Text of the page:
A measure of happiness: Canada’s well-being index could be just what Hong Kong needs
Susan Elliott and Paul Yip say Hong Kong has achieved high GDP with low unemployment, but our well-being in such a competitive society has been neglected. A Canadian initiative may show the way
Hong Kong has one of the highest GDP per capita figures in this region, at US$56,719, but is not known for the happiness of its people; whereas Canada has a lower GDP per capita (US$44,310) but is seen to enjoy considerable well-being. The Bhutanese only earn US$8,077 but it seems the people are happy and contented. What really matters?
Since 1944, UN member states have used the gross domestic product as the standard measure of the economic well-being of their population. There has been debate about the use and usefulness of such a measure; does it really measure the well-being of people? To be fair, the primary architect of GDP – Simon Kuznets – understood its limitations. According to him: “Economic welfare cannot be adequately measured unless the personal distribution of income is known. And no income measurement undertakes to estimate the reverse side of income, that is, the intensity and unpleasantness of effort going into the earning of income. The welfare of a nation can, therefore, scarcely be inferred from a measurement of national income.”
Three decades later, Robert F. Kennedy went further, noting that the gross national product “does not allow for the health of our children, the quality of their education or the joy of their play. It does not include the beauty of our poetry or the strength of our marriages, the intelligence of our public debate or the integrity of our public officials... It measures neither our wit nor our courage, neither our wisdom nor our learning, neither our compassion nor our devotion to our country. It measures everything, in short, except that which makes life worthwhile”.
So, what does make life worthwhile? We borrow a definition from Angus Deaton, the winner of the 2015 Nobel Prize for economics. Well-being, he says, refers to “all of the things that are good for a person, that make for a good life”. It includes “material well-being, such as income and wealth; physical and psychological well-being, represented by health and happiness; and education and the ability to participate in civil society through democracy and the rule of law”.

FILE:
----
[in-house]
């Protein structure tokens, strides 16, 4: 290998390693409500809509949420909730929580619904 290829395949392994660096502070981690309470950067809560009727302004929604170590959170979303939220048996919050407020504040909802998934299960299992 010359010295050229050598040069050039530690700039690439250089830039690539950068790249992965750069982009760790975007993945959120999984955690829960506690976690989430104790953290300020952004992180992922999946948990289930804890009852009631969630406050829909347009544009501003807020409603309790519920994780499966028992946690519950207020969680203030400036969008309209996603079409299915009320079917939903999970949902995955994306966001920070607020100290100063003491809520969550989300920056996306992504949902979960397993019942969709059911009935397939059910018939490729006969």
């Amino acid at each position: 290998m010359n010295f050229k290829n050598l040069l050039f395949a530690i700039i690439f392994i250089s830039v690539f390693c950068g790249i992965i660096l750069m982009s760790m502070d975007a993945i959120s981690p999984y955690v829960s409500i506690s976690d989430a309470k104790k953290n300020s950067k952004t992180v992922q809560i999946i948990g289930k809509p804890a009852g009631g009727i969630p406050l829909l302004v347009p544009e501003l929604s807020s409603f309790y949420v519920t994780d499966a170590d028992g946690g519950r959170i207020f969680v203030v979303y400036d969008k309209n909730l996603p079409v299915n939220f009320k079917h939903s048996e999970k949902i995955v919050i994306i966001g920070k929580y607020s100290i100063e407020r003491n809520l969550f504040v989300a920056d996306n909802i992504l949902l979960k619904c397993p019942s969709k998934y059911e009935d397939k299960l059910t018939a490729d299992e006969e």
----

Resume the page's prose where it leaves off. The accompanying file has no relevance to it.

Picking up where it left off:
How is well-being to be measured? Understandably, such a measure will differ from place to place, allowing for the local context. For Hong Kong, Canada’s model of measurement may be instructive.
The Canadian Index of Well-being was 11 years in the making and involved consultations with people across the country, and a virtual army of researchers to develop domains for focus and indicators for measurement. The result is 64 indicators across eight domains: education, healthy populations, leisure and culture, time use, community vitality, living standards, environment and democratic engagement.
To illustrate, between 1994 and 2010, GDP in Canada increased by 28.9 per cent. At the same time, the Canadian Index of Well-being increased by only 5.6 per cent. In some areas it did well (such as education) and in others it did not do so well (physical environment). Thus, the index allows for composite comparison while also allowing for deconstruction down to its component parts for further analysis and policy response.
The advantage of this model is that it relies on secondary data – data already collected for other purposes – so it keeps costs low and timelines tight. This aspect of the model also ensures the sustainability of the index over time.
And while individual levels of happiness and satisfaction are important, a more useful measure of well-being is captured at the level of neighbourhood, community, region and/or nation. Research has consistently shown that for individuals to thrive, they need to be members of communities where others are thriving as well.
The Global Index of Well-being builds on this model, and preliminary research has been conducted on the transferability of the Canadian index to other contexts. Pilot work has been undertaken in Kenya, Ghana and Barbados. So far, consultations indicate it makes sense to continue using the eight domains of the index, even as adjustments must be made within each domain to allow for social and geographic differences. For example, while in Canada we measure the percentage of its population that has completed post-secondary education, in Kenya we focus on the percentage that has completed primary education and the percentage of girls who have had that privilege.
Hong Kong has a high GDP per capita but also a large income disparity. How does a high average wage relate to our well-being? The top 20 per cent of income earners enjoy prosperity, the bottom 30 per cent simply give up hope and wait for the government to bail them out, and the middle 50 per cent complain about everything. It will be of great interest to see how Hong Kong measures up in the index.
In the end, what can one do with such an index? It can provide a solid baseline for the impact of economic growth at the national level and be a measure for evaluation in the face of policy implementation. The Hong Kong government is proposing to implement a family impact assessment in any policy formulation. Perhaps improvements in the well-being index can be used to measure the government’s performance. It is time for us to reposition ourselves in Hong Kong.
Many countries aspire to high GDP with low unemployment. We have achieved both. However, we have missed out well-being, and that is something we need to improve upon.
Susan Elliott is professor at the University of Waterloo, a member of the Canadian Index of Well-being project, and principal investigator of the Global Index of Well-being. Paul Yip is professor at the University of Hong Kong and principal investigator of the alleviating poverty project funded by the Hong Kong Jockey Club